Right The Czech

From: Casablanca

Poor Laszlo’s stuck as if he’s been denied
The love of Ilsa; through no fault of hers.
She thought him dead, you see, the Nazi’s lied,
And off she takes with Rick; how Paris stirs
The blood and rills it in the heart there, spills
Onto the Champs Elysees, and when she finds
Poor Laszlo…

Duty is the thing that kills

In war, not guns, grenades or bombs. It binds
Ideals and submarines all thoughts of love.
It blinds the optimist and buries hope.
It’s why so many die inside, the shove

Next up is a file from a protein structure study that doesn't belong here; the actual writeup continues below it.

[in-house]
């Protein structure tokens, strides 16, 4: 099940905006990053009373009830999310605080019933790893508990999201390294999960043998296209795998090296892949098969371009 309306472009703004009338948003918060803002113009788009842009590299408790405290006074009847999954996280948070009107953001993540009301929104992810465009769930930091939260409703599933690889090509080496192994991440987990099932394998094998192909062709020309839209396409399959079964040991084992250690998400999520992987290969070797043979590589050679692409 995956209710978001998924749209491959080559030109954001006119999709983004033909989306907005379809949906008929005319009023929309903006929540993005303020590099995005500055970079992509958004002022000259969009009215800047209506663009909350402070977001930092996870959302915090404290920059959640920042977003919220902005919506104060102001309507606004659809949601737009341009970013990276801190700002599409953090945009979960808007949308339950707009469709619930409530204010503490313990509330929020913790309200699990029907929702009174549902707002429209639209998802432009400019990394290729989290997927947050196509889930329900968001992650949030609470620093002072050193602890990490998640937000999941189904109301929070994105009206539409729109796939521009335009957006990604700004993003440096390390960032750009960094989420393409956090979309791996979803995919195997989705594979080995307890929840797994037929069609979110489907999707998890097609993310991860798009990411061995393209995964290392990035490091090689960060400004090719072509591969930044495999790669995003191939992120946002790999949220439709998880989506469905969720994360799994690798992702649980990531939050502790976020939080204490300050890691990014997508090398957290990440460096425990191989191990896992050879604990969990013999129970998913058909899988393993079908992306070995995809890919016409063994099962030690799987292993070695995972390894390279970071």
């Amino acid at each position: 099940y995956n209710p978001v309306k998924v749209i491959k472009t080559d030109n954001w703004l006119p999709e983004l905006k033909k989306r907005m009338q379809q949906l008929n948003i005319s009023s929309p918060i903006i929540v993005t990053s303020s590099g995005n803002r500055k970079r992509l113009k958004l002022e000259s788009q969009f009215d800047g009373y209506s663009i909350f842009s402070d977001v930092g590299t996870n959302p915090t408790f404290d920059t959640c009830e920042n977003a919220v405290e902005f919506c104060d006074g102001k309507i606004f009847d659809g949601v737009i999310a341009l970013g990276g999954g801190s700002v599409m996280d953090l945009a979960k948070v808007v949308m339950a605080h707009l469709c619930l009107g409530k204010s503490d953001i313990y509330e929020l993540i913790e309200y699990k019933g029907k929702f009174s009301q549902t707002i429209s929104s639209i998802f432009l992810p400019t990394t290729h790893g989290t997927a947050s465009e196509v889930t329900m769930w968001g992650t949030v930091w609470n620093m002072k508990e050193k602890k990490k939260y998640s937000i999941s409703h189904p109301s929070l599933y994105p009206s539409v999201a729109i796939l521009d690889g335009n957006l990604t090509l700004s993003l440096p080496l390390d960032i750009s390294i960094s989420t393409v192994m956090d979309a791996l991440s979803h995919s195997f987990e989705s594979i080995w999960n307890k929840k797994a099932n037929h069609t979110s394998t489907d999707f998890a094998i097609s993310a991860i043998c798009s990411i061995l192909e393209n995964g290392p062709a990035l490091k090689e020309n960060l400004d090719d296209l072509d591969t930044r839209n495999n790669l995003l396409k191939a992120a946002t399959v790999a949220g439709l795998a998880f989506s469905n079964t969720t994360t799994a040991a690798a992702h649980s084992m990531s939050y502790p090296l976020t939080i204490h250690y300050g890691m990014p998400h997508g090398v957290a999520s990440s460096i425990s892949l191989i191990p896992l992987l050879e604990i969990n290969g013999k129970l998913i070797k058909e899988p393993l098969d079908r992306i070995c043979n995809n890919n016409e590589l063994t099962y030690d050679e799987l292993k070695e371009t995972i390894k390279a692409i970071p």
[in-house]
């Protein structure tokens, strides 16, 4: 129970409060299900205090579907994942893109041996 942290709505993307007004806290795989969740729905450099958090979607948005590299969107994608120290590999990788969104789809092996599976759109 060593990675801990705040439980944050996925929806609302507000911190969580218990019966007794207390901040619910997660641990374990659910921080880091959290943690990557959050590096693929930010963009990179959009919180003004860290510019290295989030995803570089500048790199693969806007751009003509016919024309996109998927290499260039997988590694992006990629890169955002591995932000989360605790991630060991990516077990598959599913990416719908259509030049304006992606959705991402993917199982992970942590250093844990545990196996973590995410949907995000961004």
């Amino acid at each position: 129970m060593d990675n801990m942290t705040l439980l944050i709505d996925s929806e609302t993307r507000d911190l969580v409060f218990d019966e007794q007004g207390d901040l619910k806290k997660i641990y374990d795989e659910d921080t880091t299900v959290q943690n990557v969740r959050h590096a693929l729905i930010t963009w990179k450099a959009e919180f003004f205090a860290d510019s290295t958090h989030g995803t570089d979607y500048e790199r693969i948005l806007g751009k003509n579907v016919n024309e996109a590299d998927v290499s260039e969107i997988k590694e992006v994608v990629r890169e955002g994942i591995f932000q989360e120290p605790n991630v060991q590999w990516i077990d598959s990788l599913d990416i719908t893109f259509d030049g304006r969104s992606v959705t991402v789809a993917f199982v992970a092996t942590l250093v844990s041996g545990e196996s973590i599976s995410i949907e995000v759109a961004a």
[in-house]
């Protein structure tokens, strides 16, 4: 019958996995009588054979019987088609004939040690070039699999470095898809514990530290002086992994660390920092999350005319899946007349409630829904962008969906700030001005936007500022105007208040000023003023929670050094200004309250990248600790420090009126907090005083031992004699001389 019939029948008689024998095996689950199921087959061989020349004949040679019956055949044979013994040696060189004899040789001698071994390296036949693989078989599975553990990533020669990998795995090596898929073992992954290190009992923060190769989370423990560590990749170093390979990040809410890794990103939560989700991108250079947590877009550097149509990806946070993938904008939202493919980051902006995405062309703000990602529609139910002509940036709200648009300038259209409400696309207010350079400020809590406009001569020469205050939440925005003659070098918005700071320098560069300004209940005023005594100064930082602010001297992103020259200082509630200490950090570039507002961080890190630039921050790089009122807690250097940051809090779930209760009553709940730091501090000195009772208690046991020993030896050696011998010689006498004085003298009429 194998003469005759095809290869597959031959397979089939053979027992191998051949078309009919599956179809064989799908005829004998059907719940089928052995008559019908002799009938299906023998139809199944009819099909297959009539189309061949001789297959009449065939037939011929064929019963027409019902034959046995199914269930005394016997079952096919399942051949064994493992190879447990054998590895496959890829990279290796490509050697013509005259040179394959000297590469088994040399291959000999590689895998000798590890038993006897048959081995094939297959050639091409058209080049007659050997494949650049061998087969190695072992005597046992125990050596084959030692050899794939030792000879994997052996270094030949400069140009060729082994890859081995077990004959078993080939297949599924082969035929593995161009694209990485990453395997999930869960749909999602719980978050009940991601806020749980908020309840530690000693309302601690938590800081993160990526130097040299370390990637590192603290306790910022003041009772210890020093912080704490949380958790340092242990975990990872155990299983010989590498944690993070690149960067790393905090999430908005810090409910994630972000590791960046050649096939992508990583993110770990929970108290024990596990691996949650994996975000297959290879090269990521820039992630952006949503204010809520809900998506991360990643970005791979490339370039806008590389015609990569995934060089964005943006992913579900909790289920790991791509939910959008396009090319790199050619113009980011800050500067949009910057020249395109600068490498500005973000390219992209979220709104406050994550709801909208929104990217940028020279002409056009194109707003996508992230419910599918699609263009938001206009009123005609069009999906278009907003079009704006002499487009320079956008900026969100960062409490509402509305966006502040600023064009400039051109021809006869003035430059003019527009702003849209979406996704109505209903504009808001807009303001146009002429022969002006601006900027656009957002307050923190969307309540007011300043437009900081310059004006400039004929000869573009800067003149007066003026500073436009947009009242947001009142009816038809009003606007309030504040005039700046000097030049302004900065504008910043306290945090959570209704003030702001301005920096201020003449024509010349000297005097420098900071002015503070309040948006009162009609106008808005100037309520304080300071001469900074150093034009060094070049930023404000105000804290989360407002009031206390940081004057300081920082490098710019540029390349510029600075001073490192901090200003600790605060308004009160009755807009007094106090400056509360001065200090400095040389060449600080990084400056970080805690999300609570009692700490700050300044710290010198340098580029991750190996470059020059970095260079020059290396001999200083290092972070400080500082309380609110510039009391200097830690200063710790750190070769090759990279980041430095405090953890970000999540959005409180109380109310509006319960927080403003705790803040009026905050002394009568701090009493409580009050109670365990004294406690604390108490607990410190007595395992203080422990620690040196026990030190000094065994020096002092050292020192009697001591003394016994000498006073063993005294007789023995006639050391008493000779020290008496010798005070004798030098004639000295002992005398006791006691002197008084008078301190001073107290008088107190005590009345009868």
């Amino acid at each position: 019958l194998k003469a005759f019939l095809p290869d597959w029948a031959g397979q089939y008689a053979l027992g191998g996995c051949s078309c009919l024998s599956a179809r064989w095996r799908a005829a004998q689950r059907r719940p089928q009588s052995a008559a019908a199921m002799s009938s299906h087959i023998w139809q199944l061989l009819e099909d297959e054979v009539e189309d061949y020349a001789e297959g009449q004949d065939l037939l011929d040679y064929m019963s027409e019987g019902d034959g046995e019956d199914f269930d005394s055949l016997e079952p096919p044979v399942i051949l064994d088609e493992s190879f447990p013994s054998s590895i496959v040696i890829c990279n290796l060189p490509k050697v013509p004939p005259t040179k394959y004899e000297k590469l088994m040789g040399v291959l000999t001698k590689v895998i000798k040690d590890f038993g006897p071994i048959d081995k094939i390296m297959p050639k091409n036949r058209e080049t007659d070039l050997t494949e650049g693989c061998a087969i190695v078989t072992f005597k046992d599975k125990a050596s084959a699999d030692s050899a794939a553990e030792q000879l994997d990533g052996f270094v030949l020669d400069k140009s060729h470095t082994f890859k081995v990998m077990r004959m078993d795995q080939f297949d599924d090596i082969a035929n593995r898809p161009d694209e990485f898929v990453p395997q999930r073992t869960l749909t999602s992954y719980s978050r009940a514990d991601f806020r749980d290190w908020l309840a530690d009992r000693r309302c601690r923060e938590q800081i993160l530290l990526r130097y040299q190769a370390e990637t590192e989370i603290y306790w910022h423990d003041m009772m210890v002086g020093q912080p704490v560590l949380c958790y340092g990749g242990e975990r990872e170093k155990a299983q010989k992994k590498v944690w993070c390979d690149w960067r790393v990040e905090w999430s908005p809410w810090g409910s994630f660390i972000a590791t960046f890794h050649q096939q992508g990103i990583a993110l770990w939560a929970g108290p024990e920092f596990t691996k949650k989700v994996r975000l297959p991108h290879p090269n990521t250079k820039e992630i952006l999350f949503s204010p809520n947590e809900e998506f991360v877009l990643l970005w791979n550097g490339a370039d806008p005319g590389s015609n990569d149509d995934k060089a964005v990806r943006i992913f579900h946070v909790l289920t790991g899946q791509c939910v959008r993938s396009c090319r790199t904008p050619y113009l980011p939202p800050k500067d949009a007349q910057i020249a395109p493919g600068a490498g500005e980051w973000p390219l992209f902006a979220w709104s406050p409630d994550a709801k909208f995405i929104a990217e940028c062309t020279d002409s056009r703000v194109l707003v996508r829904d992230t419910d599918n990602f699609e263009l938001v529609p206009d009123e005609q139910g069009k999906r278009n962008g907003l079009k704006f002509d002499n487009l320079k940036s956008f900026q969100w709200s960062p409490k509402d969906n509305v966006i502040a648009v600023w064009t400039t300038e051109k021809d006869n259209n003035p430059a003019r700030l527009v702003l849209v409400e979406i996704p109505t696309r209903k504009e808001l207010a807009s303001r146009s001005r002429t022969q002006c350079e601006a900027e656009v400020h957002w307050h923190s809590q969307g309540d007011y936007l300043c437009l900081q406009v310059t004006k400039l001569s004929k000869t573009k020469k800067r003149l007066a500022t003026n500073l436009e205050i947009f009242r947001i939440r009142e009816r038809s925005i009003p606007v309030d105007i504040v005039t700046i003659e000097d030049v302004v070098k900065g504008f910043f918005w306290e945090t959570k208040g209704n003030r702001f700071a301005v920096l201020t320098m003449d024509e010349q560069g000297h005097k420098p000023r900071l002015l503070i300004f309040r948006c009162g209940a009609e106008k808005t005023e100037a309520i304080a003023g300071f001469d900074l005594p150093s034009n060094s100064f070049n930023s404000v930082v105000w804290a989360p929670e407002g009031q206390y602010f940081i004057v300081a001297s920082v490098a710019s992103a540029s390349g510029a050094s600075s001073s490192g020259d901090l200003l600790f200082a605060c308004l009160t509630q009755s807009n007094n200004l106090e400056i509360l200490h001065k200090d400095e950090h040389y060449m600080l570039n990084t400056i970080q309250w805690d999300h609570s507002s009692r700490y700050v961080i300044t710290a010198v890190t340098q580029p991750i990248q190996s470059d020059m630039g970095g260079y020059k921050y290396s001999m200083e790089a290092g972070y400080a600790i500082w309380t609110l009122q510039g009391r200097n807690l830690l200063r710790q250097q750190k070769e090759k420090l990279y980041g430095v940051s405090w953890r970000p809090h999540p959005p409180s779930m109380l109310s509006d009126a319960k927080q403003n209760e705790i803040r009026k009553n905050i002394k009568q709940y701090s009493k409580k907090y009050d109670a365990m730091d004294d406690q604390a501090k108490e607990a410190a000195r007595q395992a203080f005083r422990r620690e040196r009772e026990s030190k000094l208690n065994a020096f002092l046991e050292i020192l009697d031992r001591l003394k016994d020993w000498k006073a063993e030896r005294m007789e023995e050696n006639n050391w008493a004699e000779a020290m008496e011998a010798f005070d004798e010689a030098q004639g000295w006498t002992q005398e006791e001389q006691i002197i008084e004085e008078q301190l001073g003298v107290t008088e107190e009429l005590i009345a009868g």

Unsubtle, guts become the hangman’s rope.
And if Morocco is the place to be,
Let corpses swing there, one or two or three.

Charles (Charlie) Southerland lives on his farm in North-Central Arkansas where he bales hay, mills lumber, hunts and fishes. When he has time, he writes poetry on just about every subject. He is published in Trinacria, The Rotary Dial, First Things, The Road Not Taken and other journals. He has been nominated for a 2016 Pushcart Prize and is a finalist in the 2015 Howard Nemerov Sonnet Contest. He likes to write sonnets, villanelles and sapphics.